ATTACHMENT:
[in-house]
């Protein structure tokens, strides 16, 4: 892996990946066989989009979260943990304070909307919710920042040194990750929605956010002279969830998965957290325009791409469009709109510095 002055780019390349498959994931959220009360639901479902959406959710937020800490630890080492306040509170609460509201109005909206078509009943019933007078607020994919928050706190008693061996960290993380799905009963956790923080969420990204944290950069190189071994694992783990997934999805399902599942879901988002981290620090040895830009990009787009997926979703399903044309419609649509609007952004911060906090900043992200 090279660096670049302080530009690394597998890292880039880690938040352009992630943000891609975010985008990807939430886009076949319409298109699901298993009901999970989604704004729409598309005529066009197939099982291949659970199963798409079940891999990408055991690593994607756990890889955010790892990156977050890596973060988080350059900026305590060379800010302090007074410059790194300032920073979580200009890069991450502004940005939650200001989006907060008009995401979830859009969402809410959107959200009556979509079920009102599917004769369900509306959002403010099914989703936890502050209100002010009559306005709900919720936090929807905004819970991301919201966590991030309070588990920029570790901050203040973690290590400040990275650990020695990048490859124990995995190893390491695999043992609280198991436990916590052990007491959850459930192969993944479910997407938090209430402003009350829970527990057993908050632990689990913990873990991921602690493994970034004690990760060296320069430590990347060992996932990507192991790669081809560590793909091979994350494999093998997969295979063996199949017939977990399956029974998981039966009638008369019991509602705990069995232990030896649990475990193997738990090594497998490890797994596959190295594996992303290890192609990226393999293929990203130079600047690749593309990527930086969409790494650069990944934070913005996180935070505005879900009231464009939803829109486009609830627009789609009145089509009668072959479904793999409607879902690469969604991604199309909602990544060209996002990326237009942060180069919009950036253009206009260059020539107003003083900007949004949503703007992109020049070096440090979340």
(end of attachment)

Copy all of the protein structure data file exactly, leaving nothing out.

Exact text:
[in-house]
């Protein structure tokens, strides 16, 4: 892996990946066989989009979260943990304070909307919710920042040194990750929605956010002279969830998965957290325009791409469009709109510095 002055780019390349498959994931959220009360639901479902959406959710937020800490630890080492306040509170609460509201109005909206078509009943019933007078607020994919928050706190008693061996960290993380799905009963956790923080969420990204944290950069190189071994694992783990997934999805399902599942879901988002981290620090040895830009990009787009997926979703399903044309419609649509609007952004911060906090900043992200 090279660096670049302080530009690394597998890292880039880690938040352009992630943000891609975010985008990807939430886009076949319409298109699901298993009901999970989604704004729409598309005529066009197939099982291949659970199963798409079940891999990408055991690593994607756990890889955010790892990156977050890596973060988080350059900026305590060379800010302090007074410059790194300032920073979580200009890069991450502004940005939650200001989006907060008009995401979830859009969402809410959107959200009556979509079920009102599917004769369900509306959002403010099914989703936890502050209100002010009559306005709900919720936090929807905004819970991301919201966590991030309070588990920029570790901050203040973690290590400040990275650990020695990048490859124990995995190893390491695999043992609280198991436990916590052990007491959850459930192969993944479910997407938090209430402003009350829970527990057993908050632990689990913990873990991921602690493994970034004690990760060296320069430590990347060992996932990507192991790669081809560590793909091979994350494999093998997969295979063996199949017939977990399956029974998981039966009638008369019991509602705990069995232990030896649990475990193997738990090594497998490890797994596959190295594996992303290890192609990226393999293929990203130079600047690749593309990527930086969409790494650069990944934070913005996180935070505005879900009231464009939803829109486009609830627009789609009145089509009668072959479904793999409607879902690469969604991604199309909602990544060209996002990326237009942060180069919009950036253009206009260059020539107003003083900007949004949503703007992109020049070096440090979340």